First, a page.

By Kanisha Parks
Dr. Adeline N., a Resident Physician at the Corpus Christi Bay Area Dermatology Program in South Texas, is the creator of @brownskinderm, an Instagram account focused on providing vital information about how to properly care for and treat skin of color. Brown Skin Derm is a top resource for skin of color, literally jam-packed with information about brown skin—including topics such as identifying and maintaining your skin type, product suggestions, addressing skin concerns like acne, skin lightening/brightening, rosacea, psoriasis, lupus, and much more!
“Our communities have lots of unaddressed skin and hair conditions coupled with the lack of access to medical expertise related to their dermatologic needs. It is my hope that this platform will educate the public and help them better articulate their skin issues to their physicians and more importantly, equip them to seek the proper professional care from dermatologists.”
Bob Marley was actually due to an aggressive form of melanoma: acral
lentiginous melanoma, to be specific. What was dismissed as a soccer
injury under his toenail turned out to be a skin cancer that caused the
death of an extremely talented musician at the young age of just 36. His
story serves as a reminder of the importance of the need for both
medical providers and the public to be educated about skin cancer and
skin of color.
Dr. Adeline shares,
“Like many people in our community, I had grown up erroneously believing darker skin conferred immunity to skin cancers, thereby making the need for sunscreen pointless. Unfortunately, this uninformed perception is not only limited to darker skinned patients but also some physicians who share the same inaccurate beliefs.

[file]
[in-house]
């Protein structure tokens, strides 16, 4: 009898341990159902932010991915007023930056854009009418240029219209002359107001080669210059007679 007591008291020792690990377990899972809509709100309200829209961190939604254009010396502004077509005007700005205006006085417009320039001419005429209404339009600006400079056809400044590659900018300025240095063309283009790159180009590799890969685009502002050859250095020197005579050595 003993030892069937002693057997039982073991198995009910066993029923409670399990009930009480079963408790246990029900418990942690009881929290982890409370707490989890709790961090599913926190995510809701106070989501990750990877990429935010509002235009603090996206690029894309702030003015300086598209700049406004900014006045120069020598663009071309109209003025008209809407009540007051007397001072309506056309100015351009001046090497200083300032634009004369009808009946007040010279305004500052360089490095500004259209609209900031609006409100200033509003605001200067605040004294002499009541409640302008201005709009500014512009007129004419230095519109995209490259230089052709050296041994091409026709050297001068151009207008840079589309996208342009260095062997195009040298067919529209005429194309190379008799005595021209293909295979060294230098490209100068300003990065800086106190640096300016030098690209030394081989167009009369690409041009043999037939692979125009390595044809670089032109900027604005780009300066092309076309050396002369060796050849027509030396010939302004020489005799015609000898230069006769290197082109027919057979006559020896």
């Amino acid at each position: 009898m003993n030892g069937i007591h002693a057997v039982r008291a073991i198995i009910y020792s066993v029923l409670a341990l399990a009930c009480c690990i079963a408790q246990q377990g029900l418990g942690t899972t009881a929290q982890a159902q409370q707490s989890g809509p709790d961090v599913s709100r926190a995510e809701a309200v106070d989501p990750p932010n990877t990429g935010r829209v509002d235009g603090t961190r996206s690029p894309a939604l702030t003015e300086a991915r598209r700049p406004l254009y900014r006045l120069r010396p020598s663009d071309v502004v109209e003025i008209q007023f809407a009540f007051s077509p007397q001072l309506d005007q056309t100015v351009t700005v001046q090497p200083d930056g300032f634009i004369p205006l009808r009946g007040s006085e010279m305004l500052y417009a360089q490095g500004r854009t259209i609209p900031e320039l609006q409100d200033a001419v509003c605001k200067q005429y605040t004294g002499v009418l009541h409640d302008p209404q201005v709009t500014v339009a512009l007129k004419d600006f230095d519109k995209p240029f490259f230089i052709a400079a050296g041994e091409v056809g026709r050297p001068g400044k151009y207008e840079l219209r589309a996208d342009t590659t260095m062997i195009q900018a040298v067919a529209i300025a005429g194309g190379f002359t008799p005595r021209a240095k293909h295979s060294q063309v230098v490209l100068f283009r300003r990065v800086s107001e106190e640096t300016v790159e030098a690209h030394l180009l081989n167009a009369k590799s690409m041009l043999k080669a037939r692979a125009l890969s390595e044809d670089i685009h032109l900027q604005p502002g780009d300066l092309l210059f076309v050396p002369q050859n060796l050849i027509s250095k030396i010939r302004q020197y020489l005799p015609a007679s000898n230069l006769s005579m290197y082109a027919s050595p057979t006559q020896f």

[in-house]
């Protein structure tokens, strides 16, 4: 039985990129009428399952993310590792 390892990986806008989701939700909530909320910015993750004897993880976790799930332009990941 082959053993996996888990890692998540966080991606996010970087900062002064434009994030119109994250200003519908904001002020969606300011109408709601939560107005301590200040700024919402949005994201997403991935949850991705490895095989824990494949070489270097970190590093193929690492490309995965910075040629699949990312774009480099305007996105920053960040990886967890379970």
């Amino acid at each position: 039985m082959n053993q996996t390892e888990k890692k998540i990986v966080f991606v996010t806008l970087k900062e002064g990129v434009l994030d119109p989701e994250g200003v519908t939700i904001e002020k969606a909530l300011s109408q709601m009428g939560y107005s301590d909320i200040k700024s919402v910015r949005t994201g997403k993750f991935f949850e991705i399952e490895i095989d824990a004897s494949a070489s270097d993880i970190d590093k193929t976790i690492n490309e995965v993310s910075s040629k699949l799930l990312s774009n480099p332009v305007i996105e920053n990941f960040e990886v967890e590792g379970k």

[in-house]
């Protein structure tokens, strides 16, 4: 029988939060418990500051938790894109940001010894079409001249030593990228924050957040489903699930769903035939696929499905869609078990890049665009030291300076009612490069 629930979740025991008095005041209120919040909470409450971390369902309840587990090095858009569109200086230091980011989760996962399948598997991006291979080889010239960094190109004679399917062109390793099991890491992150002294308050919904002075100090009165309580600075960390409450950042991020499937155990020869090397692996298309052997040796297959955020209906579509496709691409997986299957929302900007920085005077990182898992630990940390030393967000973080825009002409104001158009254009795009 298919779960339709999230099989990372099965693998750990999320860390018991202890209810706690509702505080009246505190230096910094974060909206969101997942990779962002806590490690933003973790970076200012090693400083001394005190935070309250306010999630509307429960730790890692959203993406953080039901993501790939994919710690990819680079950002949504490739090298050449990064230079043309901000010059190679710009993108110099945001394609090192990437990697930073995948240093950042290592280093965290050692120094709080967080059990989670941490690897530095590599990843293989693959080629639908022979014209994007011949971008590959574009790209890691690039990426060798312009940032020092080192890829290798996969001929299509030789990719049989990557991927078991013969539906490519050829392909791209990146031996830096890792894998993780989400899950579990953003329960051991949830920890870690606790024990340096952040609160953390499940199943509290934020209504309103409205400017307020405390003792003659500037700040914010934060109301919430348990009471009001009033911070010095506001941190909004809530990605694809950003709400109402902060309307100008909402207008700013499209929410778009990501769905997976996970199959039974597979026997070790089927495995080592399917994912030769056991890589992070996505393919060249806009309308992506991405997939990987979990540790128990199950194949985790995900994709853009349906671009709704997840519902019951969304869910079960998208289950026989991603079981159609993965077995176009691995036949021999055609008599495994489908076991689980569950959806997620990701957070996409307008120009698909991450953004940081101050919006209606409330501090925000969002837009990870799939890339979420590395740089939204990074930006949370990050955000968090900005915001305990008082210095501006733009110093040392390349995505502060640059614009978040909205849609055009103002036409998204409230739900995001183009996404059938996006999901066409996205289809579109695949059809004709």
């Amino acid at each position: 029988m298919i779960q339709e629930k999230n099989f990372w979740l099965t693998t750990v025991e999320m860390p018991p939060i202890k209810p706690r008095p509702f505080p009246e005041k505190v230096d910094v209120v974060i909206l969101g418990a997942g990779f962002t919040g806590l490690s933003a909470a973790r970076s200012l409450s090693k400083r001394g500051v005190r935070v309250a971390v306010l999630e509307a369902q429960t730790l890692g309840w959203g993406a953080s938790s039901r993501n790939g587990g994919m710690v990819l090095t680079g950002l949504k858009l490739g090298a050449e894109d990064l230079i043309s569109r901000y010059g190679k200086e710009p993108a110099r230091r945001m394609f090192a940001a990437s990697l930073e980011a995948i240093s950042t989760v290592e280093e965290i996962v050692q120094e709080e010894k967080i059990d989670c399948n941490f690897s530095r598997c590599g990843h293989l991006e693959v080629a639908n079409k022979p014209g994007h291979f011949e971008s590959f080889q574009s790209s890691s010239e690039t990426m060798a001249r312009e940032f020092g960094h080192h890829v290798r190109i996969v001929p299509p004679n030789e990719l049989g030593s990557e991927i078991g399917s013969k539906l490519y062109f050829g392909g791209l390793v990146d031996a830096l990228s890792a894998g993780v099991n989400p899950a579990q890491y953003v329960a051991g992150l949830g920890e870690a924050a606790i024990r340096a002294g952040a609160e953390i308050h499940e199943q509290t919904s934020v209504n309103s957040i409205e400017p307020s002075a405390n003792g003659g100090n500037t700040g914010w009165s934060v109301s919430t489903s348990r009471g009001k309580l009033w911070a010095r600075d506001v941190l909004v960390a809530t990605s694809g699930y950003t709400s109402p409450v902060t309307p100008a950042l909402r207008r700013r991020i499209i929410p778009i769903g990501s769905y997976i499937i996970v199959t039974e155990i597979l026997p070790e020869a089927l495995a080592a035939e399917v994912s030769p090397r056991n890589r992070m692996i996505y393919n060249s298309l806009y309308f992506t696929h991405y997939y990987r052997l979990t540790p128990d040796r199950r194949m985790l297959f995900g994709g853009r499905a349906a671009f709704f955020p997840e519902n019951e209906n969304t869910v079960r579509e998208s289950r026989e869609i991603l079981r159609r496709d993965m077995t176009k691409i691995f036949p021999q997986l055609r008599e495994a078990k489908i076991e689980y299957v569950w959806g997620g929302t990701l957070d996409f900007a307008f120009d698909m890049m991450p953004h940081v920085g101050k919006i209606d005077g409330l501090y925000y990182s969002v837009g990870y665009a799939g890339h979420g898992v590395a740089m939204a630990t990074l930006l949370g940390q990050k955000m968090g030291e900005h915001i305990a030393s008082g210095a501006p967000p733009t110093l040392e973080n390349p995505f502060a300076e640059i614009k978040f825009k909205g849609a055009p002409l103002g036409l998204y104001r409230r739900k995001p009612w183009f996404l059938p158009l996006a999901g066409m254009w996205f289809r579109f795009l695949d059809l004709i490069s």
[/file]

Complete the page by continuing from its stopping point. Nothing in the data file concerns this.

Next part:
I also remember as a child growing up in West Africa, witnessing the pervasive culture of skin bleaching to address legitimate disorders of hyperpigmentation but also as an affirmative rejection of darker skin in favor of a much lighter and cosmetically appealing skin tone. My college experience was a true melting pot of cultures. Interacting with my friends there from other cultural backgrounds such as West Indians, Jamaicans, Asians, and more, I learned the culture of skin bleaching was not unique to my experience as an African but theirs as well. Having knowledge of the harmful chemicals being utilized in these bleaching creams today and their side effects, I felt I needed to do more to bring awareness to these and other skin issues.”
As a dermatologist in training, I have more knowledge than the general public of the dermatologic issues affecting the average person. It became increasingly hard to ignore some these misconceptions about skin care or the approach to treating skin conditions in our community. In reflecting on past experiences addressing my own dermatologic issues, I had to be honest in that I delayed seeking professional help and had a do-it-yourself mentality for most of my skin concerns very much to my own detriment.”
Dr. Adeline hopes to change these and other fallacious attitudes regarding skin health in people of color, starting with implementing basic habits like wearing sunscreen daily, removing makeup at night, cleaning your makeup brushes, keeping your hands off of your face, and making sure to seek professional help for specific skin concerns. Your skin is of utmost importance and it’s your responsibility to learn how properly maintain it.
|Dr. Adeline N.|
Stay tuned for future skin-related posts featuring her expert advice and in the meantime, follow @brownskinderm on Instagram!
How much time do you spend on caring for your skin?